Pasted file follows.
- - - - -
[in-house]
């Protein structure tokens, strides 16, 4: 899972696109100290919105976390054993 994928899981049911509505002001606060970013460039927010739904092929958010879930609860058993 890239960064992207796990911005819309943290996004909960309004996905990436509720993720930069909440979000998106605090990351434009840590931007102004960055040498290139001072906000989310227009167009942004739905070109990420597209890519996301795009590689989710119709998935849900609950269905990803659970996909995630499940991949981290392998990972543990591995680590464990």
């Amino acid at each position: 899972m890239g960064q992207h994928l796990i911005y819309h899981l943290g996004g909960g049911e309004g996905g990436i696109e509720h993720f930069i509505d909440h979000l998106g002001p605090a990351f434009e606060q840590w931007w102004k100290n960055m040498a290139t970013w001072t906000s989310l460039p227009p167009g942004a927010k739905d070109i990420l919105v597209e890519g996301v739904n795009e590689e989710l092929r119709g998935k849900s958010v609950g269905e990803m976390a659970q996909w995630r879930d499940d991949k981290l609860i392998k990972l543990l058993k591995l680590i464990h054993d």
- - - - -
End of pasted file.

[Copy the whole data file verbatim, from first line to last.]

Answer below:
[in-house]
């Protein structure tokens, strides 16, 4: 899972696109100290919105976390054993 994928899981049911509505002001606060970013460039927010739904092929958010879930609860058993 890239960064992207796990911005819309943290996004909960309004996905990436509720993720930069909440979000998106605090990351434009840590931007102004960055040498290139001072906000989310227009167009942004739905070109990420597209890519996301795009590689989710119709998935849900609950269905990803659970996909995630499940991949981290392998990972543990591995680590464990």
């Amino acid at each position: 899972m890239g960064q992207h994928l796990i911005y819309h899981l943290g996004g909960g049911e309004g996905g990436i696109e509720h993720f930069i509505d909440h979000l998106g002001p605090a990351f434009e606060q840590w931007w102004k100290n960055m040498a290139t970013w001072t906000s989310l460039p227009p167009g942004a927010k739905d070109i990420l919105v597209e890519g996301v739904n795009e590689e989710l092929r119709g998935k849900s958010v609950g269905e990803m976390a659970q996909w995630r879930d499940d991949k981290l609860i392998k990972l543990l058993k591995l680590i464990h054993d």